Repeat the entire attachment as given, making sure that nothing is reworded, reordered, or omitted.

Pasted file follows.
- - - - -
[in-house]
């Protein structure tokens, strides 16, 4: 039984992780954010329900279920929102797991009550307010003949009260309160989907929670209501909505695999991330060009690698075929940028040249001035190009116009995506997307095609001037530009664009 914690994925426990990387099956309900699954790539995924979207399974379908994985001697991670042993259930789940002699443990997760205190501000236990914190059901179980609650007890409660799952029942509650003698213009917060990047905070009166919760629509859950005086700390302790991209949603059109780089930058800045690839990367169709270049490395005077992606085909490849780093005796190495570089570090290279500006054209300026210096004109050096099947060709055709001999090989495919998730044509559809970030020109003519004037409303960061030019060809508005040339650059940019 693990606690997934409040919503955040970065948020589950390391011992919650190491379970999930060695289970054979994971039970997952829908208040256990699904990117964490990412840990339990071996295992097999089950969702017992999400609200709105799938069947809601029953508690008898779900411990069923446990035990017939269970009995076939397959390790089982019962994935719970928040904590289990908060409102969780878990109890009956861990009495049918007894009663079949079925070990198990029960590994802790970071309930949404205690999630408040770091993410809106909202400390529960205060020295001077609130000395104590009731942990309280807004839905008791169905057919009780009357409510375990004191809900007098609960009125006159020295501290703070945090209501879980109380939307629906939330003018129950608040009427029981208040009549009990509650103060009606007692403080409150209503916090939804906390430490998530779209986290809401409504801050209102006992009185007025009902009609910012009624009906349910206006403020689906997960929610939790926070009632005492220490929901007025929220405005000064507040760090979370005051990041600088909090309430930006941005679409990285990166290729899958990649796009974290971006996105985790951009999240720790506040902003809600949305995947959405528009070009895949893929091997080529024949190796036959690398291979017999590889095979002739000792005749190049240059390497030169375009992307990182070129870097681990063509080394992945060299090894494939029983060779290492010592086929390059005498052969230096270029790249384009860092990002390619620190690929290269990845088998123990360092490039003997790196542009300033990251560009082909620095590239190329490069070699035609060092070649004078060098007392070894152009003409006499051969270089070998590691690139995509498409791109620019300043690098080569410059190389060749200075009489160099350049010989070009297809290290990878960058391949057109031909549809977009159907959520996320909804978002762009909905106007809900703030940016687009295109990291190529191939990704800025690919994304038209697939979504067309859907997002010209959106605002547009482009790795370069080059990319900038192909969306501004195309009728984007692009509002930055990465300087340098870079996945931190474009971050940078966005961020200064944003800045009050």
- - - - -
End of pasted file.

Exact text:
[in-house]
């Protein structure tokens, strides 16, 4: 039984992780954010329900279920929102797991009550307010003949009260309160989907929670209501909505695999991330060009690698075929940028040249001035190009116009995506997307095609001037530009664009 914690994925426990990387099956309900699954790539995924979207399974379908994985001697991670042993259930789940002699443990997760205190501000236990914190059901179980609650007890409660799952029942509650003698213009917060990047905070009166919760629509859950005086700390302790991209949603059109780089930058800045690839990367169709270049490395005077992606085909490849780093005796190495570089570090290279500006054209300026210096004109050096099947060709055709001999090989495919998730044509559809970030020109003519004037409303960061030019060809508005040339650059940019 693990606690997934409040919503955040970065948020589950390391011992919650190491379970999930060695289970054979994971039970997952829908208040256990699904990117964490990412840990339990071996295992097999089950969702017992999400609200709105799938069947809601029953508690008898779900411990069923446990035990017939269970009995076939397959390790089982019962994935719970928040904590289990908060409102969780878990109890009956861990009495049918007894009663079949079925070990198990029960590994802790970071309930949404205690999630408040770091993410809106909202400390529960205060020295001077609130000395104590009731942990309280807004839905008791169905057919009780009357409510375990004191809900007098609960009125006159020295501290703070945090209501879980109380939307629906939330003018129950608040009427029981208040009549009990509650103060009606007692403080409150209503916090939804906390430490998530779209986290809401409504801050209102006992009185007025009902009609910012009624009906349910206006403020689906997960929610939790926070009632005492220490929901007025929220405005000064507040760090979370005051990041600088909090309430930006941005679409990285990166290729899958990649796009974290971006996105985790951009999240720790506040902003809600949305995947959405528009070009895949893929091997080529024949190796036959690398291979017999590889095979002739000792005749190049240059390497030169375009992307990182070129870097681990063509080394992945060299090894494939029983060779290492010592086929390059005498052969230096270029790249384009860092990002390619620190690929290269990845088998123990360092490039003997790196542009300033990251560009082909620095590239190329490069070699035609060092070649004078060098007392070894152009003409006499051969270089070998590691690139995509498409791109620019300043690098080569410059190389060749200075009489160099350049010989070009297809290290990878960058391949057109031909549809977009159907959520996320909804978002762009909905106007809900703030940016687009295109990291190529191939990704800025690919994304038209697939979504067309859907997002010209959106605002547009482009790795370069080059990319900038192909969306501004195309009728984007692009509002930055990465300087340098870079996945931190474009971050940078966005961020200064944003800045009050």